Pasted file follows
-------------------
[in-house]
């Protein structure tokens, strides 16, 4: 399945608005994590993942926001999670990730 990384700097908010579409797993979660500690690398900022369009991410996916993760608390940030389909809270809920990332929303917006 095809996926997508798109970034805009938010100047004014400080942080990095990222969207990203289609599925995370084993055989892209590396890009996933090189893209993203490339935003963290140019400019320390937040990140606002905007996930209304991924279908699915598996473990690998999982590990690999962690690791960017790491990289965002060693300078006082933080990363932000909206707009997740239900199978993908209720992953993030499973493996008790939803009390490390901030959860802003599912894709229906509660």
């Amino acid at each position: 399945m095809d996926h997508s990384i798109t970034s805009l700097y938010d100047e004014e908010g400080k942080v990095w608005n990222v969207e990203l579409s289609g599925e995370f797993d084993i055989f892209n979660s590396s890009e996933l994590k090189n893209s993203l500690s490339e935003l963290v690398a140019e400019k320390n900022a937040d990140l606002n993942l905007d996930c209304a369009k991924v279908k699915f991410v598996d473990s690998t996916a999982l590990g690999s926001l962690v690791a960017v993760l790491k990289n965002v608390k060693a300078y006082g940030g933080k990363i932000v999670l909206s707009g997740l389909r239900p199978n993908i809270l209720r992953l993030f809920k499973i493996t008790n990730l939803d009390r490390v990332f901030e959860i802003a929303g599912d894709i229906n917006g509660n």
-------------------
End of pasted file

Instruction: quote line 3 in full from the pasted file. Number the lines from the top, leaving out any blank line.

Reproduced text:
């Amino acid at each position: 399945m095809d996926h997508s990384i798109t970034s805009l700097y938010d100047e004014e908010g400080k942080v990095w608005n990222v969207e990203l579409s289609g599925e995370f797993d084993i055989f892209n979660s590396s890009e996933l994590k090189n893209s993203l500690s490339e935003l963290v690398a140019e400019k320390n900022a937040d990140l606002n993942l905007d996930c209304a369009k991924v279908k699915f991410v598996d473990s690998t996916a999982l590990g690999s926001l962690v690791a960017v993760l790491k990289n965002v608390k060693a300078y006082g940030g933080k990363i932000v999670l909206s707009g997740l389909r239900p199978n993908i809270l209720r992953l993030f809920k499973i493996t008790n990730l939803d009390r490390v990332f901030e959860i802003a929303g599912d894709i229906n917006g509660n």